- What sorts of things are people making and selling in the market?
- Here they try to innovate with everything. They created homemade ground corn flour, small bags of oil or rice for those who do not have the money to buy the kilo. They make bags of old bills since these do not work at this time at all in general. In spite of everything I could say with certainty that the Venezuelan has been creative creating things with materials that can be obtained at home. Or that they are not too expensive to make important objects to survive.
- What skills do you regret not learning that would have helped you make things to barter?
- Negotiation skills are important for barter if we go in a technical way to analyze what is done. But I regret not having learned skills that were given me an advantage before, since I could offer my services without capital investment to people with money. And this turn it into food or something that I need. (Note from Harry: Not totally on topic here, but I think the take away point here is if you don’t buy and sell things in second hand markets now it’s going to be much harder to make a move into those markets if you have to quickly.)
- Is anybody growing any food where you are on balconies etc or is it too likely to get stolen?
- That is true, it depends on how the person is with the others. But if you are a mean and conceited person at least in the locality where I live, it is customary to treat them badly or to steal them (I do not do it obviously, they only bother me). On the other hand, if you are good with everyone, you already keep safe the place where sowed. I am not sure that he will be robbed, although there are people with evil who would.
- It seems like pigeons are still plentiful and food is the most valuable resource. What do you think could trade for a gutted and cleaned pigeon at market?
- The truth is nobody would eat that here. No one is used to hearing that a pigeon can be eaten. They would even make a face and treat me as crazy. Other people who lived their lives rurally if they would change some vegetables or money for that. But it is very unlikely since I live in an area that is an urban area.
- Same question again, but if it was cooked, especially considering many of the butchers now only sell off and fat offcuts?
- I think more people would be interested in some way or another in trying that food that they never imagined in their lives to try. I do not think they would change some food or something like that. But they would pay.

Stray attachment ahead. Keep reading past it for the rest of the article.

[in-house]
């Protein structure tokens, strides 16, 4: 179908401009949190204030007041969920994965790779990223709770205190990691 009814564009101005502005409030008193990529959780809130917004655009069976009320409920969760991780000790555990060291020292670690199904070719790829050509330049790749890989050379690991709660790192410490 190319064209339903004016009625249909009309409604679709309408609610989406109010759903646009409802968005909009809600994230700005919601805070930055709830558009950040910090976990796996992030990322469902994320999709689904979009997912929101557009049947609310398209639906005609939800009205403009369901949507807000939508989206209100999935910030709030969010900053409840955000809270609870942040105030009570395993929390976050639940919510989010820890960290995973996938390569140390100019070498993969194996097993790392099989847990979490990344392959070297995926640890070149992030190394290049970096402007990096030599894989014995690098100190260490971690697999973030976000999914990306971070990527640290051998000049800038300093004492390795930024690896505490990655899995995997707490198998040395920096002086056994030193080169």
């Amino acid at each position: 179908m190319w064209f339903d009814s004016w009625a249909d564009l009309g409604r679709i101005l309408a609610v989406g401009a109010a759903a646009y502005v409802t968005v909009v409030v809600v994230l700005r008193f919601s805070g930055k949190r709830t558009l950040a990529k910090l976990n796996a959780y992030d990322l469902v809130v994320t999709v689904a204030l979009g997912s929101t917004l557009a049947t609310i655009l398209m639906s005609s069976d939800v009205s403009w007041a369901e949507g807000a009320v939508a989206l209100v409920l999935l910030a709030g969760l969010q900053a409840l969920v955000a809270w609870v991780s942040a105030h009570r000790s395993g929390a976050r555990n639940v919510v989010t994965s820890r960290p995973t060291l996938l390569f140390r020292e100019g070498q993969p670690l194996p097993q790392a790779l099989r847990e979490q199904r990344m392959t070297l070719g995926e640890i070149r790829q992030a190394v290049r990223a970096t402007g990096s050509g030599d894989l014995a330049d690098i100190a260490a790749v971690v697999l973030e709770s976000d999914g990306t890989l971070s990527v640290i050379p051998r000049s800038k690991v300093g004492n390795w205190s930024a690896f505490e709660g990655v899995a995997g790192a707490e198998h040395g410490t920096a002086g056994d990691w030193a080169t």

- Some of your neighbors are armed. How did they afford a gun and ammunition? How do they keep their ammunition stocked?
- Their weapons keep them hidden or with people they trust or in their own homes. Their ammunition is a mystery where they store them. They only use the weapons in a moment of defense.
(Note From Harry: Definitely off topic here, probably translated badly, I followed up his answer with him and he said he actually doesn’t how they got hold of them. He thought criminals from before the crisis were probably selling them to buy food. I’m not sure that is accurate, however I would expect anything up to $1000 to be needed to buy one post SHTF because of the low penetration.)
- Does anybody practice with their gun regularly? If not, how are they sure they will shoot straight or is it more to deterrent?
- Actually, where I live, it is forbidden to use the weapon without a sense of defense. Possibly they have their gun and they do not know how to shoot. But most of them I have the feeling that it does. I do not know if they practice somewhere.
- Are there arbitrage opportunities between markets? Say I buy something in one market for x COP (Colombian Pesos), could I then barter that good for something that actually cost more in another market?
- Actually, yes. It depends on the utility that other people see the product. Many Venezuelans have seized the habit of working in one way or another buying products in Colombia and selling them a little more expensive here in the city. It is a good business, although there is a lot of competition there is always demand for everyone.
(Note From Harry: I specifically asked this question because I know that generally in any capitalist market there are pricing inefficiencies that allow an observant person to trade between two markets. At the very least you want to be selling/bartering wherever you can get the highest price so it’s worth looking out for these inefficiencies. Normally when somebody shares these inefficiencies they disappear very quickly so don’t tell everybody.)